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Beans Evolves

"When I was a kid, I wanted to be Paul Stanley," says New York City beatmaker/rapper/poet Beans, casting his mind back to his musical childhood. "I have pictures of me as a kid with tennis racquets and makeup, wearing my mother's rain shoes for high-heeled boots. Kiss and Rick James I used to imitate a lot, plus I grew up listening to Two Doors Down, by Dolly Parton, and the 'Grease' soundtrack. The first record I bought with my own money was 'Planet Rock' [by Afrika Bambaataa and the Soul Sonic Force], so that gives you an indicator of what that can lead to. I think you can derive, from the music that I make now, how much of an impact that had on me."

The 33-year-old Robert Stewart grew up in suburban White Plains, New York. Whilst hip-hop was a continuous influence through his adolescence, Stewart himself felt no connection to any greater culture. He only started rhyming when he was 17, just before he went to art school in New York to study graphic and visual design. Whilst he had thought that such visual artistry would be his calling, pretty soon Stewart — now trading under the name Beans — found himself cutting class to go into the studio with his friend Priest. Whilst the tracks they were working on were, ostensibly, "hip-hop," the duo's performances were inspired by the jazz records they listened to, and the downtown poetry scene they were involved in.

"I met a girl." This is Beans' answer as to how he was first involved in the Nuyorican Theatre's Rap meets Poetry evenings. "It was definitely an extension of hip-hop," he recalls, "but at that time it allowed you to say things, in that medium, that you couldn't say in hip-hop, and it allowed for a stronger emphasis in what you said. Because, in those performances, there were no beats. That was the rule, you couldn't perform to a beat at all. So it put more emphasis on what you were writing, and it made me a better writer, I believe. I think that that was the fertile ground that allowed me to become who I am. So, I'm highly appreciative of that time."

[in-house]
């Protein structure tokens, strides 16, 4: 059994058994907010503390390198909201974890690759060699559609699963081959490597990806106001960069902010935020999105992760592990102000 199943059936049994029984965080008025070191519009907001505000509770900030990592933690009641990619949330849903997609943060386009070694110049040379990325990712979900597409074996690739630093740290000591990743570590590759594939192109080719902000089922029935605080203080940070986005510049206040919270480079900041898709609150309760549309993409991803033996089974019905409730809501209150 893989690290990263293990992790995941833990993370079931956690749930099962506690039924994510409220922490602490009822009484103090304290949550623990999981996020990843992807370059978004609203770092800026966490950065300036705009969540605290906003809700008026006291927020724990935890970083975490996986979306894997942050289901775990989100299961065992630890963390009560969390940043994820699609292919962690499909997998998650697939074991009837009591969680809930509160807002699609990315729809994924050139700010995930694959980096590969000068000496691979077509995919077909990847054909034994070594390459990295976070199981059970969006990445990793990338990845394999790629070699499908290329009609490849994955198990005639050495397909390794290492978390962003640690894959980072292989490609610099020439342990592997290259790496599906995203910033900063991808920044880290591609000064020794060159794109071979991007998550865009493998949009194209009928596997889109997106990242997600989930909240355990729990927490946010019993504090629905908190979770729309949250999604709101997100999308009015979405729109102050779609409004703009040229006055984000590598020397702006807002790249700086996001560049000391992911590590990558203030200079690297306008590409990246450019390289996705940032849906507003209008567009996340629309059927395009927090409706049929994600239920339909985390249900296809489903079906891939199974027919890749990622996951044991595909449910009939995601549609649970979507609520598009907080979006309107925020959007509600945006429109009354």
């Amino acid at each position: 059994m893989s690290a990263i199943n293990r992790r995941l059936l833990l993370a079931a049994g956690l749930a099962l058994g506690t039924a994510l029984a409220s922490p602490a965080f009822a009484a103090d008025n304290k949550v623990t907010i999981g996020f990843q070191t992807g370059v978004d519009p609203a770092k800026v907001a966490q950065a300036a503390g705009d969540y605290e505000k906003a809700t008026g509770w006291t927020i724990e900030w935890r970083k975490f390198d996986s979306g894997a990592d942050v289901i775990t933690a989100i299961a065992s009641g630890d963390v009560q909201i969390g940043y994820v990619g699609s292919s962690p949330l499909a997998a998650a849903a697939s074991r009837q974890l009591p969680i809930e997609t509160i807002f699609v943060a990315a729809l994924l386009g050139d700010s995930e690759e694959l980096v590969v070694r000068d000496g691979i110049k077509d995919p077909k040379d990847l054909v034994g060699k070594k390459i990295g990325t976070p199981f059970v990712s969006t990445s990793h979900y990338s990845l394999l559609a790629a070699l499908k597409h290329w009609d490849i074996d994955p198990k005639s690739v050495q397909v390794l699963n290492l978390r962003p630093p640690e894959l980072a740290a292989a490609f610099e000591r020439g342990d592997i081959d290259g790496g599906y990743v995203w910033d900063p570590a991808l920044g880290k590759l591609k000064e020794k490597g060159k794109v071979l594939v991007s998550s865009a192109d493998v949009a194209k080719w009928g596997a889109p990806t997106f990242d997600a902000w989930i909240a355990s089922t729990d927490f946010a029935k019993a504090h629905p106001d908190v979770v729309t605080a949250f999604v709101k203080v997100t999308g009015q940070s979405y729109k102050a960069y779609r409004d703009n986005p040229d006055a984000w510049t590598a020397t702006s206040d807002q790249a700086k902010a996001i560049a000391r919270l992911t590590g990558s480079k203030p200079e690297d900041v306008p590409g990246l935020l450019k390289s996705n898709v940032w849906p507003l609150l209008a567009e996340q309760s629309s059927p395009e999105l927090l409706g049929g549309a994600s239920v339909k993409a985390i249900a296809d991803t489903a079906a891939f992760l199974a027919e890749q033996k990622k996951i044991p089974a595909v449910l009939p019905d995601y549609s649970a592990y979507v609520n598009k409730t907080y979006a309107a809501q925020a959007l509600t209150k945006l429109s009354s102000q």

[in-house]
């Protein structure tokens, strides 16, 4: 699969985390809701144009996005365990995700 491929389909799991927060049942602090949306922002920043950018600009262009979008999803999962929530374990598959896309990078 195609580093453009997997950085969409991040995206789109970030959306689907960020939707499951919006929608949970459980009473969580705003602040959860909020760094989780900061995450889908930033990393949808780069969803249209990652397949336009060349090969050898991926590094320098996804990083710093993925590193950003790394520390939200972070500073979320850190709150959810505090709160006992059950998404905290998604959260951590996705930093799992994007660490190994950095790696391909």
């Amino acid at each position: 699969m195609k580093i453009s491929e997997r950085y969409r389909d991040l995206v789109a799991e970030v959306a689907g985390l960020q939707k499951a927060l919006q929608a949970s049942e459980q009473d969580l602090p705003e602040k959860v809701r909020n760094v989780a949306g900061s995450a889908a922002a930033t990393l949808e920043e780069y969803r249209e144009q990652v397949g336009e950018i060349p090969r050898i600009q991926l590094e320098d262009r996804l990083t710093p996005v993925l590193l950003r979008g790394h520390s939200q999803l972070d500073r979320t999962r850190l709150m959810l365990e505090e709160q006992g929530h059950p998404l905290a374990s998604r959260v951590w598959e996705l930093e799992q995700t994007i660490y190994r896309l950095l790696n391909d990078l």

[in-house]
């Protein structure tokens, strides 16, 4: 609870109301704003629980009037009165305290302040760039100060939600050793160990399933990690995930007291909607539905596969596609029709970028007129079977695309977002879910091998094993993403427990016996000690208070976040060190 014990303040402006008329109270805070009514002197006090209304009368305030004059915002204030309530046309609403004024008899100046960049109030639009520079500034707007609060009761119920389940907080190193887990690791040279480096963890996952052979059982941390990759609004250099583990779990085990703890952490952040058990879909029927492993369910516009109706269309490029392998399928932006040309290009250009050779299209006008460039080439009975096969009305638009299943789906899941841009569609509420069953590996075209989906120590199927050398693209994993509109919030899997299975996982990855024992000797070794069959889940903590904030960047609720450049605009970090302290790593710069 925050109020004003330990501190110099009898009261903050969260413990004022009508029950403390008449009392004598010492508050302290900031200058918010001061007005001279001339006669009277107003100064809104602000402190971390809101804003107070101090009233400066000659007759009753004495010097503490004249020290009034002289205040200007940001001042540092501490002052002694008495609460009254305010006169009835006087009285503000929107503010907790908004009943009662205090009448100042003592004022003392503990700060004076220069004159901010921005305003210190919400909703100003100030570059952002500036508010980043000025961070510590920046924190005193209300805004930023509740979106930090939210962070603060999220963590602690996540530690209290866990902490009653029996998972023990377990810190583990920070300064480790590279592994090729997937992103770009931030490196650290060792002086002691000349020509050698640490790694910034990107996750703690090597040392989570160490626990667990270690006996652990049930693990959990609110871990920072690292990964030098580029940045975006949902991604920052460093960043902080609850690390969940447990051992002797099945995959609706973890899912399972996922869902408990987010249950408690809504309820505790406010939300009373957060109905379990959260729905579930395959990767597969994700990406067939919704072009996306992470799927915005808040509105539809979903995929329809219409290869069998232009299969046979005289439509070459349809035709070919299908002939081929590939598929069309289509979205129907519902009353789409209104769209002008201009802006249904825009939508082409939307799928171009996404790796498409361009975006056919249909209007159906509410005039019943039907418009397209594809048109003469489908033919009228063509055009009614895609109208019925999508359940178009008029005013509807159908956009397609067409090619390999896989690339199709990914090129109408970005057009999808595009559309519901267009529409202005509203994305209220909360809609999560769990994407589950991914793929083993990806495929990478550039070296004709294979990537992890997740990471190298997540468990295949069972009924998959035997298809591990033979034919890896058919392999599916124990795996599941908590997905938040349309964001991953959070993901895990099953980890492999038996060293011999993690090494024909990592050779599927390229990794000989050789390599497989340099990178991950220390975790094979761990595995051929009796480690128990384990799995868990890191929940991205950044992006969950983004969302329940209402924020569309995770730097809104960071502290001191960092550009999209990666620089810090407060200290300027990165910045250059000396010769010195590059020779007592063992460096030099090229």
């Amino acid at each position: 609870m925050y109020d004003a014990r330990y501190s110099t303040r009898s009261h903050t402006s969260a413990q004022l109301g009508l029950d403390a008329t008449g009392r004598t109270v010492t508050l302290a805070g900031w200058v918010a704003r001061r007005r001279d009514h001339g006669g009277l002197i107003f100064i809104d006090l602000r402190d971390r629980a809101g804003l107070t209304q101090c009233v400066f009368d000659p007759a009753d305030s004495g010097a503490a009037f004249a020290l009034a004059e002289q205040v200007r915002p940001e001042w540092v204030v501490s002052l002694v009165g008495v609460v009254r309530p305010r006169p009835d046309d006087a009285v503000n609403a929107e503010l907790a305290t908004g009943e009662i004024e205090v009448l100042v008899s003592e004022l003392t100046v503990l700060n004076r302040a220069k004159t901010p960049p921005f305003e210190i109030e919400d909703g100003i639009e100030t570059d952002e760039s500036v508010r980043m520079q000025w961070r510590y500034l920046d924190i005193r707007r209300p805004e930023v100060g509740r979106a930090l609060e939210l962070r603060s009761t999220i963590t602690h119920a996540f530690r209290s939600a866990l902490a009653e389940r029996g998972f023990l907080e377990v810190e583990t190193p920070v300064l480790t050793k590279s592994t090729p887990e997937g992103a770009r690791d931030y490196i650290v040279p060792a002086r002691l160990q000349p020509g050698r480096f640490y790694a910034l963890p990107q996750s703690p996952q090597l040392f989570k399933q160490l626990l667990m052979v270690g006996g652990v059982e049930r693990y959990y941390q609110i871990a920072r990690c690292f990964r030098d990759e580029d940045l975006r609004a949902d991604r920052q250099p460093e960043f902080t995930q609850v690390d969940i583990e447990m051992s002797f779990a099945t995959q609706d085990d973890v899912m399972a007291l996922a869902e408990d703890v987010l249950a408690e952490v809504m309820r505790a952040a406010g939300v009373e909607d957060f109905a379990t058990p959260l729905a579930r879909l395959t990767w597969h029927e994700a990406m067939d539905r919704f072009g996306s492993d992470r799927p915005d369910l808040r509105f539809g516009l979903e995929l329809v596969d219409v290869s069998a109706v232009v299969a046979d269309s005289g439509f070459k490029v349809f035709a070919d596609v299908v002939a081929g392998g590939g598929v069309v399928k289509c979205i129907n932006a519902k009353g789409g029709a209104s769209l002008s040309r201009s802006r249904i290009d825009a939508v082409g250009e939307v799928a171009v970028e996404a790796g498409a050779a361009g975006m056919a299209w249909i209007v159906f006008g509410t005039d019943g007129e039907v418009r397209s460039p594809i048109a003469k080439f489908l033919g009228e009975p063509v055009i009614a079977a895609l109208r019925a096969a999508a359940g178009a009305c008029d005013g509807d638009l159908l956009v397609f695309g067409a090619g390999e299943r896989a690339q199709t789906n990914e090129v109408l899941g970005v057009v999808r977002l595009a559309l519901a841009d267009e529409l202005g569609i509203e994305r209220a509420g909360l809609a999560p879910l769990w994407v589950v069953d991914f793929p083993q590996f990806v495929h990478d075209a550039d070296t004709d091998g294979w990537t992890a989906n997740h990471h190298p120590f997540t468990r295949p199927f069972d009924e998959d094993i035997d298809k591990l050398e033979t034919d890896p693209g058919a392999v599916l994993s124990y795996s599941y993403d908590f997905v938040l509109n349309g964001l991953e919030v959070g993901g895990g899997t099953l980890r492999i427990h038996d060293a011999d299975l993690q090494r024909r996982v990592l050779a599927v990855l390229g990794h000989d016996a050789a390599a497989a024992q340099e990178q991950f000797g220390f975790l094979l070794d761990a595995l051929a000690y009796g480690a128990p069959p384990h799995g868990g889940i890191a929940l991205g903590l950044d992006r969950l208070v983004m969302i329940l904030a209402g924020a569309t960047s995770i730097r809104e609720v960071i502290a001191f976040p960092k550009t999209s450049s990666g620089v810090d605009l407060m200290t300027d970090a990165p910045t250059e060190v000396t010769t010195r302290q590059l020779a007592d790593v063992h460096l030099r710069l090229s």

That time, he furthers, was one where he had stopped listening to hip-hop, and through his indoctrination into other sounds, he feels like he found his own voice. When he and Priest got serious, in 1994, about making their own music, they had to "rediscover" the genre they'd ignored in its ignoble "gangsta" years. And they were inspired to do this by Common Sense's Resurrection, whose release that year reignited their love. Yet, the two didn't just want to make hip-hop, they wanted to reinvent rap's wheel, having grand ideas for the music they wanted to make. "We wanted to be the reaction [to hip-hop] how punk was to disco; how punk was this new infesting movement that was in total contrast to disco. When we started, we wanted to be the antithesis of what was happening in hip-hop at that time."

In 1997, Priest founded his own label, Anti-Pop records, as an independent means for releasing their material. Issuing cassettes featuring tracks by the three artists at the core of Anti-Pop — Priest, Beans, and Sayyid — they called these five volumes "Consortiums"; and, thus, the trio became known as the Anti-Pop Consortium. Working with producer Earl Blaize, as well as with beats made by Beans and Priest, the outfit took their vision for rebellious hip-hop to extremes, their music like free-jazz riffs on the rhymes-over-beats tenets of the genre.